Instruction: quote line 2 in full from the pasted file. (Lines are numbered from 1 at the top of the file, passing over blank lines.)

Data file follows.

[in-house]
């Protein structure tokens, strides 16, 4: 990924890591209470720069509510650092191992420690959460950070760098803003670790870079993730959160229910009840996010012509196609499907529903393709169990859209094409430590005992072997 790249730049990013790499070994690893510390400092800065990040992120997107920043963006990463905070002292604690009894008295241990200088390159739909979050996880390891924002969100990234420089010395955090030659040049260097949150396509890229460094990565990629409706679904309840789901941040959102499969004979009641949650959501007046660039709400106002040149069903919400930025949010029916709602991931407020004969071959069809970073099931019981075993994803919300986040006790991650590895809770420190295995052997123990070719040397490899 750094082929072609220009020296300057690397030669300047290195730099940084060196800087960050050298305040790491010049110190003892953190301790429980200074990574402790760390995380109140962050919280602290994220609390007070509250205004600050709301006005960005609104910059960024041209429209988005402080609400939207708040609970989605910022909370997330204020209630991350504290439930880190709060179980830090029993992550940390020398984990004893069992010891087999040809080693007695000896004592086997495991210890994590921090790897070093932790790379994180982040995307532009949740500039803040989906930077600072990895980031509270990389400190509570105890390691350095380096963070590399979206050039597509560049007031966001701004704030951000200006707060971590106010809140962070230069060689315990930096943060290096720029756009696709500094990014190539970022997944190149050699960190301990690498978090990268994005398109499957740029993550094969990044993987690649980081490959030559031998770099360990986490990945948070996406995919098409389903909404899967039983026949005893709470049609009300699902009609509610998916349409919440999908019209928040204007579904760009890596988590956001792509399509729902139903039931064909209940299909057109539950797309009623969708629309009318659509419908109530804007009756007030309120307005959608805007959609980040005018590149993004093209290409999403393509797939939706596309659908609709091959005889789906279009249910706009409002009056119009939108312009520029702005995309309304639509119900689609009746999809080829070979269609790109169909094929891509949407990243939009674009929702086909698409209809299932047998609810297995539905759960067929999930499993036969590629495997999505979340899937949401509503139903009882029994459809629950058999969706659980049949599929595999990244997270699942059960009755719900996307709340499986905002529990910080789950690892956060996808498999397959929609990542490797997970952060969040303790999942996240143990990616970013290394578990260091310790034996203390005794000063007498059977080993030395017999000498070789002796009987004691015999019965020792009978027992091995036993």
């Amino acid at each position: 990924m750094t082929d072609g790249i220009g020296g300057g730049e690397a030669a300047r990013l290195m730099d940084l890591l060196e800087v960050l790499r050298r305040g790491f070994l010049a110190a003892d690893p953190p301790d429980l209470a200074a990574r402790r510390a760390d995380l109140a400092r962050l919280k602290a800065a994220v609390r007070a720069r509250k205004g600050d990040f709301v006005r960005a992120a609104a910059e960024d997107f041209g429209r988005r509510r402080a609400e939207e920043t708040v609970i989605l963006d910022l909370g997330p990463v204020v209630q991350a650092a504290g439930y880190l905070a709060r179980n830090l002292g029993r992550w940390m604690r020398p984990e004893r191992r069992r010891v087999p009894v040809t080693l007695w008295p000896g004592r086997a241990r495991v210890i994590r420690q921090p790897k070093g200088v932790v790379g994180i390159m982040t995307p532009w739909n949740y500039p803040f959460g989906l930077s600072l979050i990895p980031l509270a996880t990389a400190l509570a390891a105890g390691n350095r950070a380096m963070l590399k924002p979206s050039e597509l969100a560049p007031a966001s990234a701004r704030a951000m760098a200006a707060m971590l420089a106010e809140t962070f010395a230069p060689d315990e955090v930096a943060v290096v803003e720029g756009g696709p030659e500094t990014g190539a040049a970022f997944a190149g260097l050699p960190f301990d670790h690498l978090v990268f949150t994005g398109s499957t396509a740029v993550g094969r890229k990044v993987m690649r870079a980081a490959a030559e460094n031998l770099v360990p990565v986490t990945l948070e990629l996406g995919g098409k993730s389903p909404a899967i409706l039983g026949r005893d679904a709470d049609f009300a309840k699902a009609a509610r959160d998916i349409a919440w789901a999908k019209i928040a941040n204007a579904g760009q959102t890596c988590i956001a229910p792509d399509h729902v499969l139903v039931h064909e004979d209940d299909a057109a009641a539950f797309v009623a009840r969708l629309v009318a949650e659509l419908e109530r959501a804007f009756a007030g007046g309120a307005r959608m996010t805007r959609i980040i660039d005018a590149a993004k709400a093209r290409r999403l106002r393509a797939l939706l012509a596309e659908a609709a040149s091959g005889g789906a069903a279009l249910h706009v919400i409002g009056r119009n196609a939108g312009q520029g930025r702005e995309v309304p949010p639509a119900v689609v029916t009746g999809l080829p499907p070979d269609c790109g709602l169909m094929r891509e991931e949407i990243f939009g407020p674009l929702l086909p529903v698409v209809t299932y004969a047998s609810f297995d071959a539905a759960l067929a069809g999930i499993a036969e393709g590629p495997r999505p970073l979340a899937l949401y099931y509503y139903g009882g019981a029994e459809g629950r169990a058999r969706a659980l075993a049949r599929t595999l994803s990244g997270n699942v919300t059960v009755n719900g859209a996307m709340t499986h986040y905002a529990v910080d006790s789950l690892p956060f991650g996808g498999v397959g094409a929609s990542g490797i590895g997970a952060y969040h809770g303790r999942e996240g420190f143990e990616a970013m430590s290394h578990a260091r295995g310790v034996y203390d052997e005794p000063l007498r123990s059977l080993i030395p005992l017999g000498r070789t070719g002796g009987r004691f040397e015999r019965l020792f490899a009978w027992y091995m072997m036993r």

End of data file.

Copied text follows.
């Protein structure tokens, strides 16, 4: 990924890591209470720069509510650092191992420690959460950070760098803003670790870079993730959160229910009840996010012509196609499907529903393709169990859209094409430590005992072997 790249730049990013790499070994690893510390400092800065990040992120997107920043963006990463905070002292604690009894008295241990200088390159739909979050996880390891924002969100990234420089010395955090030659040049260097949150396509890229460094990565990629409706679904309840789901941040959102499969004979009641949650959501007046660039709400106002040149069903919400930025949010029916709602991931407020004969071959069809970073099931019981075993994803919300986040006790991650590895809770420190295995052997123990070719040397490899 750094082929072609220009020296300057690397030669300047290195730099940084060196800087960050050298305040790491010049110190003892953190301790429980200074990574402790760390995380109140962050919280602290994220609390007070509250205004600050709301006005960005609104910059960024041209429209988005402080609400939207708040609970989605910022909370997330204020209630991350504290439930880190709060179980830090029993992550940390020398984990004893069992010891087999040809080693007695000896004592086997495991210890994590921090790897070093932790790379994180982040995307532009949740500039803040989906930077600072990895980031509270990389400190509570105890390691350095380096963070590399979206050039597509560049007031966001701004704030951000200006707060971590106010809140962070230069060689315990930096943060290096720029756009696709500094990014190539970022997944190149050699960190301990690498978090990268994005398109499957740029993550094969990044993987690649980081490959030559031998770099360990986490990945948070996406995919098409389903909404899967039983026949005893709470049609009300699902009609509610998916349409919440999908019209928040204007579904760009890596988590956001792509399509729902139903039931064909209940299909057109539950797309009623969708629309009318659509419908109530804007009756007030309120307005959608805007959609980040005018590149993004093209290409999403393509797939939706596309659908609709091959005889789906279009249910706009409002009056119009939108312009520029702005995309309304639509119900689609009746999809080829070979269609790109169909094929891509949407990243939009674009929702086909698409209809299932047998609810297995539905759960067929999930499993036969590629495997999505979340899937949401509503139903009882029994459809629950058999969706659980049949599929595999990244997270699942059960009755719900996307709340499986905002529990910080789950690892956060996808498999397959929609990542490797997970952060969040303790999942996240143990990616970013290394578990260091310790034996203390005794000063007498059977080993030395017999000498070789002796009987004691015999019965020792009978027992091995036993």